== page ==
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Estoppel is a doctrine that prevents a person from adopting an inconsistent position, attitude, or action if it will result in injury to another. One who, by his acts, representations or admissions, or by his own silence when he ought to speak out, intentionally or through culpable negligence, induces another to believe certain facts to exist and such other rightfully relies and acts on such belief, can no longer deny the existence of such fact as it will prejudice the latter. The doctrine of estoppel is based upon the grounds of public policy, fair dealing, good faith and justice. It springs from equitable principles and the equities in the case. It is designed to aid the law in the administration of justice where, without its aid, injustice might result.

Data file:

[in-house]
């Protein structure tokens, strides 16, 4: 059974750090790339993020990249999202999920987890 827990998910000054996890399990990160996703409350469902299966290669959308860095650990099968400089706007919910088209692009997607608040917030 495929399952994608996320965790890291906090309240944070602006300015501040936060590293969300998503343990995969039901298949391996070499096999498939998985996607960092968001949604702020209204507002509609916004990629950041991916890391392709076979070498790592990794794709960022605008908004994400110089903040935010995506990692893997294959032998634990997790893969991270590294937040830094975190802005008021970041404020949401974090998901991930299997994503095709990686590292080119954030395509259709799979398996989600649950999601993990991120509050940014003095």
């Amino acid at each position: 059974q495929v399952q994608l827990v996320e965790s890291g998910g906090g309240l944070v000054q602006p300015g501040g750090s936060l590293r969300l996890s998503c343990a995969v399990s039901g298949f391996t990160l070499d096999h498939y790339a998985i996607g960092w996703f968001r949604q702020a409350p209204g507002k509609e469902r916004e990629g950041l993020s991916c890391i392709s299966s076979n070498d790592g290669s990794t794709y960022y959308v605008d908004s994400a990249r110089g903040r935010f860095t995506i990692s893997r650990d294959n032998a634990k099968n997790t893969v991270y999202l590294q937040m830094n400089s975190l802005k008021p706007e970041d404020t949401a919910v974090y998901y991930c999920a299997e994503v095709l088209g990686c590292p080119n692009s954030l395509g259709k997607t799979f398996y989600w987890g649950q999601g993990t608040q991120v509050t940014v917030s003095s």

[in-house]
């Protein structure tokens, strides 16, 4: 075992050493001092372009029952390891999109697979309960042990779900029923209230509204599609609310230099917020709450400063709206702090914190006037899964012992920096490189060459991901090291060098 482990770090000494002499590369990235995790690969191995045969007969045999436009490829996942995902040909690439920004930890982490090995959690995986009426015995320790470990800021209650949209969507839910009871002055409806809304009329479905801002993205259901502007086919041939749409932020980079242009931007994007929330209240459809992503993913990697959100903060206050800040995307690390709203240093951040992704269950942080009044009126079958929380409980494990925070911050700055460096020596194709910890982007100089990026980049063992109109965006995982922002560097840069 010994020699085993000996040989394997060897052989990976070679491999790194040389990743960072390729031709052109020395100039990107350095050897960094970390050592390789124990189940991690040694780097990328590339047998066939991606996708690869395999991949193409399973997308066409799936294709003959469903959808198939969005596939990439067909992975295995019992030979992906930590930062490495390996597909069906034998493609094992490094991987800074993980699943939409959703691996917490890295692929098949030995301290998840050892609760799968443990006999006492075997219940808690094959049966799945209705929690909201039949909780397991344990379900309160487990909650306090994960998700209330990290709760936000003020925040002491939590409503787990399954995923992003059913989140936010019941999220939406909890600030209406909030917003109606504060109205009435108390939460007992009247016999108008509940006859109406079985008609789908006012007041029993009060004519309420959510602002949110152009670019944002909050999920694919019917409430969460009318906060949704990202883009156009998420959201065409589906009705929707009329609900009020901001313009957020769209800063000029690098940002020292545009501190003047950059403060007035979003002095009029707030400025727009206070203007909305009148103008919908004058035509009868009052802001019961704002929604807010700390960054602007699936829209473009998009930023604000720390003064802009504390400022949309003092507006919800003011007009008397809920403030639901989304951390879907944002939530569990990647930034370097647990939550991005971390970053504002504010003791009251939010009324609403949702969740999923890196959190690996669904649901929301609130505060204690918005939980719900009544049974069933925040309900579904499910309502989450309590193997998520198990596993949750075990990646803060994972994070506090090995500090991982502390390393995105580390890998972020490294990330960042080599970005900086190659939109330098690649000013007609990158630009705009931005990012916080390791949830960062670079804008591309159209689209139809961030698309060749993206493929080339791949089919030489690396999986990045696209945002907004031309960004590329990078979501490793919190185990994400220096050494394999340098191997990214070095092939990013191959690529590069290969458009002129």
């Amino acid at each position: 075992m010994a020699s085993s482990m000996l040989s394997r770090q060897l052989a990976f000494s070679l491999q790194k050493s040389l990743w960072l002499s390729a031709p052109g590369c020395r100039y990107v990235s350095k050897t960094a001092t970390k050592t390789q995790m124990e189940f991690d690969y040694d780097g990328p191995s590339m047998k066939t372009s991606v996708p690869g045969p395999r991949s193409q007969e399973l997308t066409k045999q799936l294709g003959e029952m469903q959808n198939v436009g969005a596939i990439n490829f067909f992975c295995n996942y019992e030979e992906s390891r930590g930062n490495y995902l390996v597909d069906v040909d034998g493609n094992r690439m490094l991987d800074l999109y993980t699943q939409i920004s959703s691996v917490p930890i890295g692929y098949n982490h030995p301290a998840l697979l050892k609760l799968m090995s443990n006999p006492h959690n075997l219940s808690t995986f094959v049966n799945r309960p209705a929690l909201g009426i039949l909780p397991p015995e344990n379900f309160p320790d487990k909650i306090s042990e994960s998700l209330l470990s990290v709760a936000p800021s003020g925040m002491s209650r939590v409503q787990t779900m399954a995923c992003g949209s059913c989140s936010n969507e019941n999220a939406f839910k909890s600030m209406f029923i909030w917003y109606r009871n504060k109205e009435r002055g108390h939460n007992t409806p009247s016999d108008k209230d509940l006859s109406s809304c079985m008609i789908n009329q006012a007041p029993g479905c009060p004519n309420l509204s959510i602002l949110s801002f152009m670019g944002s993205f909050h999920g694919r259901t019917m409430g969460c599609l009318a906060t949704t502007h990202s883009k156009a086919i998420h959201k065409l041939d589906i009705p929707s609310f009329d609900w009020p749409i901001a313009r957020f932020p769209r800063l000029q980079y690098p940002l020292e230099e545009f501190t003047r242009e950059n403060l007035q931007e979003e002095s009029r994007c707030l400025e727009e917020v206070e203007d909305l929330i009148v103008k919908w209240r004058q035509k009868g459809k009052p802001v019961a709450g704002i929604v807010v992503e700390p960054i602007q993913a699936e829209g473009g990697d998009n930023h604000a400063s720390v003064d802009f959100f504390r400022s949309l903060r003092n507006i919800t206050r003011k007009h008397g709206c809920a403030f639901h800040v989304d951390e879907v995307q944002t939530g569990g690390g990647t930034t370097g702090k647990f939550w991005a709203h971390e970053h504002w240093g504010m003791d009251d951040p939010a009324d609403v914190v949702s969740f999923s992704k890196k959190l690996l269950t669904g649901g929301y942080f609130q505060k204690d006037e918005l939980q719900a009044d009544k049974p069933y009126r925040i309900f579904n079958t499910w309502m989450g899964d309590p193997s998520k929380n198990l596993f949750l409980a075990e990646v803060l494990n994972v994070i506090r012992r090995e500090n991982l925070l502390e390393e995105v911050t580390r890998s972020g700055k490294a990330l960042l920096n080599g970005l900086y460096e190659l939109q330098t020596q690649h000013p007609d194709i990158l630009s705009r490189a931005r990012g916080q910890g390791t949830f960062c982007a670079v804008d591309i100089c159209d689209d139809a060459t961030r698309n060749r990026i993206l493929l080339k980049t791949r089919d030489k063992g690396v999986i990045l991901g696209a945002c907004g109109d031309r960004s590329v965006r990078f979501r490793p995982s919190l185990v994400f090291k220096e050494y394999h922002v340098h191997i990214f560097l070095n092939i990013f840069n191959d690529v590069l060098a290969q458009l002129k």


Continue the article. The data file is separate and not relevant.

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To stress, respondent HSBC-SRP continuously sent out monthly Installment Due Reminders to petitioner Rosalina despite its demand letter dated September 25, 1995 to pay the full amount of the loan obligation within 3 days from receipt of the letter. It, likewise, continuously accepted petitioner Rosalina’s subsequent monthly amortization payments until June 1996; thus, making their default immaterial. Moreover, there was no more demand for the payment of the full obligation afterwards. Consequently, petitioners were made to believe that respondent HSBC-SRP was applying their payments to their monthly loan obligations as it had done before. It is now estopped from enforcing its right to foreclose by reason of its acceptance of the delayed payments.